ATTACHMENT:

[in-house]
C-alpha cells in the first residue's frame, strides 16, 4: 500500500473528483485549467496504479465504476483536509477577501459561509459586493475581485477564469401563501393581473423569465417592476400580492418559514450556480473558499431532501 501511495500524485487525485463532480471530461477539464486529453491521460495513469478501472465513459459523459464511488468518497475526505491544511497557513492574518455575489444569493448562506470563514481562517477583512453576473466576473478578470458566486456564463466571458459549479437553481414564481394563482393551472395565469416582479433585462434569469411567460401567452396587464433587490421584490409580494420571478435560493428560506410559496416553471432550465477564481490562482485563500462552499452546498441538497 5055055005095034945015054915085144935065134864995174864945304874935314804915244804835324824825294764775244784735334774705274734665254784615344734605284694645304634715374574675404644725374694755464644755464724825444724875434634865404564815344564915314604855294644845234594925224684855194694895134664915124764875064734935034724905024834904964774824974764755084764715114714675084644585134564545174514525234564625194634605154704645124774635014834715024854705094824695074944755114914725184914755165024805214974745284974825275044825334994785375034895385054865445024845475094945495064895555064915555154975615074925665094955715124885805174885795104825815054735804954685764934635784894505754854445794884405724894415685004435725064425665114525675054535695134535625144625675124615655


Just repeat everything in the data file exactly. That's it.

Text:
[in-house]
C-alpha cells in the first residue's frame, strides 16, 4: 500500500473528483485549467496504479465504476483536509477577501459561509459586493475581485477564469401563501393581473423569465417592476400580492418559514450556480473558499431532501 501511495500524485487525485463532480471530461477539464486529453491521460495513469478501472465513459459523459464511488468518497475526505491544511497557513492574518455575489444569493448562506470563514481562517477583512453576473466576473478578470458566486456564463466571458459549479437553481414564481394563482393551472395565469416582479433585462434569469411567460401567452396587464433587490421584490409580494420571478435560493428560506410559496416553471432550465477564481490562482485563500462552499452546498441538497 5055055005095034945015054915085144935065134864995174864945304874935314804915244804835324824825294764775244784735334774705274734665254784615344734605284694645304634715374574675404644725374694755464644755464724825444724875434634865404564815344564915314604855294644845234594925224684855194694895134664915124764875064734935034724905024834904964774824974764755084764715114714675084644585134564545174514525234564625194634605154704645124774635014834715024854705094824695074944755114914725184914755165024805214974745284974825275044825334994785375034895385054865445024845475094945495064895555064915555154975615074925665094955715124885805174885795104825815054735804954685764934635784894505754854445794884405724894415685004435725064425665114525675054535695134535625144625675124615655